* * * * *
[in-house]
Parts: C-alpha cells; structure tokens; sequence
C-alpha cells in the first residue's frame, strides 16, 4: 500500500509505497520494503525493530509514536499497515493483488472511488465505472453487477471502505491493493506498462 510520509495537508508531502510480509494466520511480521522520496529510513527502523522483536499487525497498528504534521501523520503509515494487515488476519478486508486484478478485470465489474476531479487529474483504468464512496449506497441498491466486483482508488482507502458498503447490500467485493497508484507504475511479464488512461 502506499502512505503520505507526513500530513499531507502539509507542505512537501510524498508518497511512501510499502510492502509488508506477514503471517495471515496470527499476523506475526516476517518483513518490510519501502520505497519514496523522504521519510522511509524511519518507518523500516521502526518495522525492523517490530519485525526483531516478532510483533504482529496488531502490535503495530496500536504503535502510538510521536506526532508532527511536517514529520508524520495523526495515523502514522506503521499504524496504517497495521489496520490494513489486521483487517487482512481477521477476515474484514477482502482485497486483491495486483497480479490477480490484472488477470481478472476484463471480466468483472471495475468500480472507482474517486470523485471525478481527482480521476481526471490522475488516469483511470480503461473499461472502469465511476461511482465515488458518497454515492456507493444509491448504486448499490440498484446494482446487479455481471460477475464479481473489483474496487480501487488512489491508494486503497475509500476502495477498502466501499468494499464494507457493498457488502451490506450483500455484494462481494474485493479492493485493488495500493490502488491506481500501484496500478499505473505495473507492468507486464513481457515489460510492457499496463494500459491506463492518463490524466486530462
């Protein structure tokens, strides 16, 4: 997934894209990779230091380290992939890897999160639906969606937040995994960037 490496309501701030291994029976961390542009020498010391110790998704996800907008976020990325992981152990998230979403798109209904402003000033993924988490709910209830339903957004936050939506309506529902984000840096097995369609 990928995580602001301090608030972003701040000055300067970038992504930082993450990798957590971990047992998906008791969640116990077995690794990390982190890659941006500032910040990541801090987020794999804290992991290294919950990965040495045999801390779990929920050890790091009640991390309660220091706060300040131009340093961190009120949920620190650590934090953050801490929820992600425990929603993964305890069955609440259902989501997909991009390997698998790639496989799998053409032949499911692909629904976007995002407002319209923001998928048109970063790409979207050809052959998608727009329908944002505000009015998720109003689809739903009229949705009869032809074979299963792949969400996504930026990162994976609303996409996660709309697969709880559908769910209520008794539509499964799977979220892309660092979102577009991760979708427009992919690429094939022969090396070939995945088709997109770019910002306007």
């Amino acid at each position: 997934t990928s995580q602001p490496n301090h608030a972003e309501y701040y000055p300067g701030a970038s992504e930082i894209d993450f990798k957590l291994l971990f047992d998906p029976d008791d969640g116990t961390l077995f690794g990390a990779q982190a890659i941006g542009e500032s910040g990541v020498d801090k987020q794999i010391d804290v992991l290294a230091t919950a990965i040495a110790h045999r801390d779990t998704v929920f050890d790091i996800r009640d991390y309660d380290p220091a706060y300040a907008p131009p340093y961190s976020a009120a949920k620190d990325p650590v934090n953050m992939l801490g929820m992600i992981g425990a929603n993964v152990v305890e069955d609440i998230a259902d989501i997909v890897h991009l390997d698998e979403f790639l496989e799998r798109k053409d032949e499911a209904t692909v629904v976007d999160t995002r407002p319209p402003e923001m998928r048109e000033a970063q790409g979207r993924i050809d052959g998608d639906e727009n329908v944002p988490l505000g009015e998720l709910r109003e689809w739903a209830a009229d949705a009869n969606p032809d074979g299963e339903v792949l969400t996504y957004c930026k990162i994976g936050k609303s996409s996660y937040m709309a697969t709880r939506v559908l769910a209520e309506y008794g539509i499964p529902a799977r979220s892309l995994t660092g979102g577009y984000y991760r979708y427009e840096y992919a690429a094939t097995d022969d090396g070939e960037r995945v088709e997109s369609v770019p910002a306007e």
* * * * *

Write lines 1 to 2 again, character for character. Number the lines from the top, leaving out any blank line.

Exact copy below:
[in-house]
Parts: C-alpha cells; structure tokens; sequence